Experiences for English Language Teaching

Tag: Teaching EAP

Top Six Reading Activities for EAP Teachers

I recently read a really interesting and inspiring blog post on ELT Planning – about 23 ways to use a text in the classroom. It was very interesting to see what was suggested and it got me thinking about EAP-related tasks which could be used by teachers and students for their academic reading skills.

In academic writing and skills development, reading is crucial for any undergraduate or post-graduate student, with English being their second language. For the vast majority of EAP students, they have difficulty comprehending academic language, so in this blog post, I am sharing my six favourite reading activities for EAP students.

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Week 3 of an Online Pre-Sessional Course

In my last blog post, I share my experiences of my second week on an eight-week pre-sessional course. However, in today’s blog post, I will be sharing week three of the online course and what things I covered during the week.

The pressure has now hit home with many of the students. They realise that they actually need to do some work and submit an annotated bibliography and sentence outline, in order to prepare for their essays. The previous Friday, I shared Essay Titles with my students and told them to consider a relevant essay title which connects to their subject of academic study. The majority of my students are going to be studying a business-related post-graduate degree from September, so the majority of the students chose similar essays. There was some emailing and responding to student queries in relation to their essays, with much of the catch-up sessions via Zoom explaining the expectation with an annotated bibliography and sentence outline.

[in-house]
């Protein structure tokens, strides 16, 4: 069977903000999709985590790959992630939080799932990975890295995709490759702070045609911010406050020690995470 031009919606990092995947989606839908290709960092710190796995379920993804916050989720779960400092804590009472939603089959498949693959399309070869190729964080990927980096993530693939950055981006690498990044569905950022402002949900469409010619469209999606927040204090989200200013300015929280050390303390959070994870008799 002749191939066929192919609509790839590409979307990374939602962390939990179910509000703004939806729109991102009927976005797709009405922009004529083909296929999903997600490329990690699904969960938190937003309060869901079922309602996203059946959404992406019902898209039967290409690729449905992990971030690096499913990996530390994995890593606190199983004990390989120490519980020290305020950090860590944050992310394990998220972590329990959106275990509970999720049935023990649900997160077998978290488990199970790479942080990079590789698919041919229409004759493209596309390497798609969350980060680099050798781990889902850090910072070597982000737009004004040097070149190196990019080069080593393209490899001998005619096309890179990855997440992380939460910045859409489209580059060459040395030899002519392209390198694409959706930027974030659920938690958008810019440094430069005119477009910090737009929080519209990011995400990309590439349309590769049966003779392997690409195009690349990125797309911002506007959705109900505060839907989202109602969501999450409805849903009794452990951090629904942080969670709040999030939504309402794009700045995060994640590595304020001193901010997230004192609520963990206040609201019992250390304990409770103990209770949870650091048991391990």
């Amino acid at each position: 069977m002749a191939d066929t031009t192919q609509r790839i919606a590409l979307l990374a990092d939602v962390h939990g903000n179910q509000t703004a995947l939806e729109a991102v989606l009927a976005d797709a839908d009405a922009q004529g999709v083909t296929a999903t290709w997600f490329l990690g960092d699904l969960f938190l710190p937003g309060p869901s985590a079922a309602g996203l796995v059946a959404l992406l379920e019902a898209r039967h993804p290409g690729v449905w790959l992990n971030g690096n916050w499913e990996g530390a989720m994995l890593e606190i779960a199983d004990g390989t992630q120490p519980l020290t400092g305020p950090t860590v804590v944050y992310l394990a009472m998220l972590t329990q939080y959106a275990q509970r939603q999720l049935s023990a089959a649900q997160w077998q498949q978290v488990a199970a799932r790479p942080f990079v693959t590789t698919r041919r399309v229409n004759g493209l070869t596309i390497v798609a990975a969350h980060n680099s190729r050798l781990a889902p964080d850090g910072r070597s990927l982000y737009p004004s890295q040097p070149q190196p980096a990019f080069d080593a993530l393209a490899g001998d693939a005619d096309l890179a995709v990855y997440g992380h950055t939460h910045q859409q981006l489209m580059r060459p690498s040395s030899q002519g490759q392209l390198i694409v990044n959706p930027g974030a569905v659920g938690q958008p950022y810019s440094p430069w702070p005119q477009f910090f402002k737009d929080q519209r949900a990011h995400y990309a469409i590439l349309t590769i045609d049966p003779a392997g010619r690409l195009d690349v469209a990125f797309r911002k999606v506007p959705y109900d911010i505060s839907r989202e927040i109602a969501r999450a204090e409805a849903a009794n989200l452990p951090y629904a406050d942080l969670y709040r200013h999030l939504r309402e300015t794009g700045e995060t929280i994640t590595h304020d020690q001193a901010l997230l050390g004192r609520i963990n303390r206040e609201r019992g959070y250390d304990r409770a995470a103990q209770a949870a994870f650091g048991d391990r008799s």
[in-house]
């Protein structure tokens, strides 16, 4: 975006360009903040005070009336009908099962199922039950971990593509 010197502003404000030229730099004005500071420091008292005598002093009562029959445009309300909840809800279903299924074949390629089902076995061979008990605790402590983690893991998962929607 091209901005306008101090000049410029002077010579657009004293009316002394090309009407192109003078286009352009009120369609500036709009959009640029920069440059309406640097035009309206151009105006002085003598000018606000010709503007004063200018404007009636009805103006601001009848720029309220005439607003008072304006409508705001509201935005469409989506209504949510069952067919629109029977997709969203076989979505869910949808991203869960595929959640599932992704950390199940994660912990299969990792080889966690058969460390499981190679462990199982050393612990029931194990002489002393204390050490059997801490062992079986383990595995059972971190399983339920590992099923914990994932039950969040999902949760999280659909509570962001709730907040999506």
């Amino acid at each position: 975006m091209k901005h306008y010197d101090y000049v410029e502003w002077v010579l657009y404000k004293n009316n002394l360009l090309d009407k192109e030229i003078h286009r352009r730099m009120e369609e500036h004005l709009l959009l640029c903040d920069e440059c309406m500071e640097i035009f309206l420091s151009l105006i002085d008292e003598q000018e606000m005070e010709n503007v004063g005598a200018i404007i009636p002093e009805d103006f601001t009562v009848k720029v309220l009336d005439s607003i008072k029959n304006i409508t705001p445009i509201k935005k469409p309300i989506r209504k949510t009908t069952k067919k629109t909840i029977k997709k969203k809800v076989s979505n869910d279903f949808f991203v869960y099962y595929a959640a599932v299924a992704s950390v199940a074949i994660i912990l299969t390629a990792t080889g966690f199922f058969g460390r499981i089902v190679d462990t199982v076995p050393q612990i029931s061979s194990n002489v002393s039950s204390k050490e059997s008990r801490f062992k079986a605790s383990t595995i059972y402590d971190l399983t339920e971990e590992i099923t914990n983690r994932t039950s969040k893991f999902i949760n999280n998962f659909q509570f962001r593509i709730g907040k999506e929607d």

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Week Two of an Online Pre-Sessional Course

Last week, I blogged about my first week with the online pre-sessional course that I am involved with, and this post continues with my second week of remote teaching.

I started the first day by emailing students of all necessary schedules for their course, highlighting important deadlines and times of live Zoom sessions. I also scheduled individual students for an allocated time of their one-to-one tutorial, spread over two days. One reason I wanted to spread the tutorial over two days was that when I decided to have the tutorials over one day, I felt exhausted and had little time to respond to issues as they emerged. The benefit I found of holding half the tutorials over a day was that I were able to spend time responding to issues by emailing students or providing further information.

Anyhow, the first day I prepared the necessary PPT for the following day, listened to the student self-study input sessions, and also reminded students to submit their newspaper article in preparation for this week’s tutorial. I find myself having to motivate students to complete and engage with tasks, when particular students are not so intrinsically motivated to complete their autonomous self-study tasks. Perhaps I over-analyse or expect too much from my students but I do understand that the course is very similar to what students encounter when they undertake their courses at university.

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